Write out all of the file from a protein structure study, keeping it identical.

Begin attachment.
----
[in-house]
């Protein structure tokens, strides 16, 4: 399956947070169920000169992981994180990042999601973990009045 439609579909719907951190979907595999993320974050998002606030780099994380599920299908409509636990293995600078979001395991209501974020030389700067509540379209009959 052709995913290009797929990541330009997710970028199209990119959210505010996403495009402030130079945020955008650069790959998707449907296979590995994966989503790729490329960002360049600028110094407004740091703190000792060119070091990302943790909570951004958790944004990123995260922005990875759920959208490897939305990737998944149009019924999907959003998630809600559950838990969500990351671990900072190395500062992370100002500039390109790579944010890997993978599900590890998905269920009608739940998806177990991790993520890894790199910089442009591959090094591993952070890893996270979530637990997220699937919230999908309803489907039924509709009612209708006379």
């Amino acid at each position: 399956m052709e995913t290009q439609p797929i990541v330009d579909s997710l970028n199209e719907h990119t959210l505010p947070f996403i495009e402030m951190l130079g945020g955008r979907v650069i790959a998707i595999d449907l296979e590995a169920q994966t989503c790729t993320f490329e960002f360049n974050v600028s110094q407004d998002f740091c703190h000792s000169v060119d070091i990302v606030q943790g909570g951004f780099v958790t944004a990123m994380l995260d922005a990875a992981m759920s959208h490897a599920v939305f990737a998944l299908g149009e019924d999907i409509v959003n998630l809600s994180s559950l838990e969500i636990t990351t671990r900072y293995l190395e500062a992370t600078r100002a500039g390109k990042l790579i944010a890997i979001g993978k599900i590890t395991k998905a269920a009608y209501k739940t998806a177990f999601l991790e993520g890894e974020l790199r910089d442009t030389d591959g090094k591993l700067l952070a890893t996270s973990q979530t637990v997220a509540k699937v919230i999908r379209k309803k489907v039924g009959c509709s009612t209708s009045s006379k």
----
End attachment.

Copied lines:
[in-house]
């Protein structure tokens, strides 16, 4: 399956947070169920000169992981994180990042999601973990009045 439609579909719907951190979907595999993320974050998002606030780099994380599920299908409509636990293995600078979001395991209501974020030389700067509540379209009959 052709995913290009797929990541330009997710970028199209990119959210505010996403495009402030130079945020955008650069790959998707449907296979590995994966989503790729490329960002360049600028110094407004740091703190000792060119070091990302943790909570951004958790944004990123995260922005990875759920959208490897939305990737998944149009019924999907959003998630809600559950838990969500990351671990900072190395500062992370100002500039390109790579944010890997993978599900590890998905269920009608739940998806177990991790993520890894790199910089442009591959090094591993952070890893996270979530637990997220699937919230999908309803489907039924509709009612209708006379």
């Amino acid at each position: 399956m052709e995913t290009q439609p797929i990541v330009d579909s997710l970028n199209e719907h990119t959210l505010p947070f996403i495009e402030m951190l130079g945020g955008r979907v650069i790959a998707i595999d449907l296979e590995a169920q994966t989503c790729t993320f490329e960002f360049n974050v600028s110094q407004d998002f740091c703190h000792s000169v060119d070091i990302v606030q943790g909570g951004f780099v958790t944004a990123m994380l995260d922005a990875a992981m759920s959208h490897a599920v939305f990737a998944l299908g149009e019924d999907i409509v959003n998630l809600s994180s559950l838990e969500i636990t990351t671990r900072y293995l190395e500062a992370t600078r100002a500039g390109k990042l790579i944010a890997i979001g993978k599900i590890t395991k998905a269920a009608y209501k739940t998806a177990f999601l991790e993520g890894e974020l790199r910089d442009t030389d591959g090094k591993l700067l952070a890893t996270s973990q979530t637990v997220a509540k699937v919230i999908r379209k309803k489907v039924g009959c509709s009612t209708s009045s006379k």